Enough is enough already.
Following the House Committee investigating the Jan. 6 Capitol riot subpoenaed five House Republicans, including House Minority Leader Kevin McCarthy, lawmakers have been measured when speaking out against the move.
On Thursday (May 12), the Jan. 6 panel sent subpoenas to McCarthy in addition to Reps. Jim Jordan (R-Ohio), Scott Perry (R-Pa.), Andy Biggs (R-Ariz.) and Mo Brooks (R-Ala.). The lawmakers, who had previously labeled the committee’s investigation a partisan witch hunt, were not as emboldened after Thursday’s revelation with McCarthy failing to reveal whether he’d reject the entreaty.
When asked about the subpoenas on Thursday, McCarthy told a group of reporters, “have not seen the subpoena. I guess they sent it to you guys before they sent it to me,” but held fast to his views on the committee, saying, “My view on the committee has not changed. They’re not conducting a legitimate investigation.”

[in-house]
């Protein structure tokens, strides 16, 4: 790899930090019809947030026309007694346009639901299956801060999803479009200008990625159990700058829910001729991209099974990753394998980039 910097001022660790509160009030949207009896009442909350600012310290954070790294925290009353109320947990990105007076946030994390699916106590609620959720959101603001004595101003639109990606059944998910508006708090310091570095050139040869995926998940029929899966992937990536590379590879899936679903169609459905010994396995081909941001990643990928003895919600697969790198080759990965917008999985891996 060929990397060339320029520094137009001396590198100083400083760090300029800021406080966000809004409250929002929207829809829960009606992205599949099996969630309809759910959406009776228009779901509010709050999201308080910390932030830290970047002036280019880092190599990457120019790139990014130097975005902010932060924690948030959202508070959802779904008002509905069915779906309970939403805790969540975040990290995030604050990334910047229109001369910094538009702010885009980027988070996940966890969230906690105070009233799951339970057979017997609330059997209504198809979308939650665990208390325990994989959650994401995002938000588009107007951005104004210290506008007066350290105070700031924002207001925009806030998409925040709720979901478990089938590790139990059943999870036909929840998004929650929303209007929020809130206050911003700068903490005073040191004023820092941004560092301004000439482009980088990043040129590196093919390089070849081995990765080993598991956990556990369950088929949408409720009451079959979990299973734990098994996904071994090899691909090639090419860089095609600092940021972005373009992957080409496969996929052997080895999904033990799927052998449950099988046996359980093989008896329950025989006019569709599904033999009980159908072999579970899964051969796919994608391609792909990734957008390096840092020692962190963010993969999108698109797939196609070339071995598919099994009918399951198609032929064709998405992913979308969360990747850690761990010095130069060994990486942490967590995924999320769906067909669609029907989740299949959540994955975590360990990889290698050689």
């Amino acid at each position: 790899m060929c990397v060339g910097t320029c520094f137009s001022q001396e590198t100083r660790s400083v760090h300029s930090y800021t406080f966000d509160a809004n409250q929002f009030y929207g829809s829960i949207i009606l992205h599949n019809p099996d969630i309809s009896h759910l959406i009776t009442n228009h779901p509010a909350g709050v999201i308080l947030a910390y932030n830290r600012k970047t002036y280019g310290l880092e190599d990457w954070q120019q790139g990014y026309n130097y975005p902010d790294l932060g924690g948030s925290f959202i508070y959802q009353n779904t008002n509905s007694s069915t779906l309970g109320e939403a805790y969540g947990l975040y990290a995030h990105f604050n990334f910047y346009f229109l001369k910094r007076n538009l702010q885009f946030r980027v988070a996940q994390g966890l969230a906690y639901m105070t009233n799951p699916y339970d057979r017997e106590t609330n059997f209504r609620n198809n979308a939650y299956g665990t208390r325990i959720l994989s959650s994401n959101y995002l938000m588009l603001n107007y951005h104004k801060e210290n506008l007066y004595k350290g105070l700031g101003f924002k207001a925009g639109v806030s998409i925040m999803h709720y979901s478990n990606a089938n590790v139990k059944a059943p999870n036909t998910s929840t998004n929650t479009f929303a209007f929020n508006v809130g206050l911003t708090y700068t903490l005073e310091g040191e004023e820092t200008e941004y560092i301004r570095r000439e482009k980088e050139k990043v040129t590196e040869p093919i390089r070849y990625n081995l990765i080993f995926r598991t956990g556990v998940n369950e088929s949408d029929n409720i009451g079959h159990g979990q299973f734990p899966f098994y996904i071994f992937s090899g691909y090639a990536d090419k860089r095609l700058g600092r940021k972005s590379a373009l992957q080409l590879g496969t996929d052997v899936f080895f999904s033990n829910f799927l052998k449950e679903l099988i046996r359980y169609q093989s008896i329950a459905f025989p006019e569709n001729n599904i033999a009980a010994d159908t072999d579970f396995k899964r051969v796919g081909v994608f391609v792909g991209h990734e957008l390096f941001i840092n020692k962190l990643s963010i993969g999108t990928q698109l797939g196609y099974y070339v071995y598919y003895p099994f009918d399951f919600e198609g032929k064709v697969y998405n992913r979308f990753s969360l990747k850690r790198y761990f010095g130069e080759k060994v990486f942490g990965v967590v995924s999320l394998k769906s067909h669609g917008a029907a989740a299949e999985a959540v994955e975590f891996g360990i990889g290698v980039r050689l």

However, McCarthy and his four Republican colleagues are in a sticky predicament. Complying with the subpoenas would give credence to an investigation they have labeled “illegitimate,” but a refusal could see them held in contempt of Congress, which could lead to the group being handed to the Department of Justice, the same kind of treatment the committee dished out to former White House Chief of Staff Mark Meadows Trump’s former adviser Steve Bannon.
Instead, in the meantime, the group has decided to tread carefully when revealing whether they will comply. Instead, the lawmakers are sticking to the narrative that the investigation is politically motivated.
Perry told reporters, “The fact that they sent it to the press before they sent it to the members – It’s just proof it’s all about headlines. This whole thing’s a charade.”